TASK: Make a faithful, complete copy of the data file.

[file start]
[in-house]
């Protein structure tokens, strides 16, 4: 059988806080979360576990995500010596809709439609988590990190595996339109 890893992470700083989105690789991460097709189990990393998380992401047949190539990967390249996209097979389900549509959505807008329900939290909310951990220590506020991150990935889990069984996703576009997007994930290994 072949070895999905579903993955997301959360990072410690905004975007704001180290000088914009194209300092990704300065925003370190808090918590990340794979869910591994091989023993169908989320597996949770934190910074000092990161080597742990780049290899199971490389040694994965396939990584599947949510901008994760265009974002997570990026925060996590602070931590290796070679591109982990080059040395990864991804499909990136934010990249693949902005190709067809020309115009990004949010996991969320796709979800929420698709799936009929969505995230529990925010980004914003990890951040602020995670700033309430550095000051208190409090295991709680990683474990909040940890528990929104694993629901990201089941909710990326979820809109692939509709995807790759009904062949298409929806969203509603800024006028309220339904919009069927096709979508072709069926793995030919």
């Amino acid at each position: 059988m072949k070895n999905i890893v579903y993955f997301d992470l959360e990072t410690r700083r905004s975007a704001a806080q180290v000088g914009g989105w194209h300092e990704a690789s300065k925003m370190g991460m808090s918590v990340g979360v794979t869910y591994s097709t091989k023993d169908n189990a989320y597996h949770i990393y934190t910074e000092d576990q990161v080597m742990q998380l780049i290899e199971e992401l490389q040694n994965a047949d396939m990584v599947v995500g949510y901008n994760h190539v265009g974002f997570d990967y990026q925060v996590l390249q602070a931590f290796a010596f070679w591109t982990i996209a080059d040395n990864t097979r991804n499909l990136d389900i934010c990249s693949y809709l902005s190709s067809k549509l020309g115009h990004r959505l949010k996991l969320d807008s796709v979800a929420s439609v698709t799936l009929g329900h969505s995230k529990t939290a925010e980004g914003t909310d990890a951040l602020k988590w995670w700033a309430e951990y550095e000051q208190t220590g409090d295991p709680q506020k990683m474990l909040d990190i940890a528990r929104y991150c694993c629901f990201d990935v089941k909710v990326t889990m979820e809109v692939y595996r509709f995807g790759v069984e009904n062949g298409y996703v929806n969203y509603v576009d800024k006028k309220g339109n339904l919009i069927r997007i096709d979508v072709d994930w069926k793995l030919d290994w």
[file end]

[in-house]
């Protein structure tokens, strides 16, 4: 059988806080979360576990995500010596809709439609988590990190595996339109 890893992470700083989105690789991460097709189990990393998380992401047949190539990967390249996209097979389900549509959505807008329900939290909310951990220590506020991150990935889990069984996703576009997007994930290994 072949070895999905579903993955997301959360990072410690905004975007704001180290000088914009194209300092990704300065925003370190808090918590990340794979869910591994091989023993169908989320597996949770934190910074000092990161080597742990780049290899199971490389040694994965396939990584599947949510901008994760265009974002997570990026925060996590602070931590290796070679591109982990080059040395990864991804499909990136934010990249693949902005190709067809020309115009990004949010996991969320796709979800929420698709799936009929969505995230529990925010980004914003990890951040602020995670700033309430550095000051208190409090295991709680990683474990909040940890528990929104694993629901990201089941909710990326979820809109692939509709995807790759009904062949298409929806969203509603800024006028309220339904919009069927096709979508072709069926793995030919």
């Amino acid at each position: 059988m072949k070895n999905i890893v579903y993955f997301d992470l959360e990072t410690r700083r905004s975007a704001a806080q180290v000088g914009g989105w194209h300092e990704a690789s300065k925003m370190g991460m808090s918590v990340g979360v794979t869910y591994s097709t091989k023993d169908n189990a989320y597996h949770i990393y934190t910074e000092d576990q990161v080597m742990q998380l780049i290899e199971e992401l490389q040694n994965a047949d396939m990584v599947v995500g949510y901008n994760h190539v265009g974002f997570d990967y990026q925060v996590l390249q602070a931590f290796a010596f070679w591109t982990i996209a080059d040395n990864t097979r991804n499909l990136d389900i934010c990249s693949y809709l902005s190709s067809k549509l020309g115009h990004r959505l949010k996991l969320d807008s796709v979800a929420s439609v698709t799936l009929g329900h969505s995230k529990t939290a925010e980004g914003t909310d990890a951040l602020k988590w995670w700033a309430e951990y550095e000051q208190t220590g409090d295991p709680q506020k990683m474990l909040d990190i940890a528990r929104y991150c694993c629901f990201d990935v089941k909710v990326t889990m979820e809109v692939y595996r509709f995807g790759v069984e009904n062949g298409y996703v929806n969203y509603v576009d800024k006028k309220g339109n339904l919009i069927r997007i096709d979508v072709d994930w069926k793995l030919d290994w």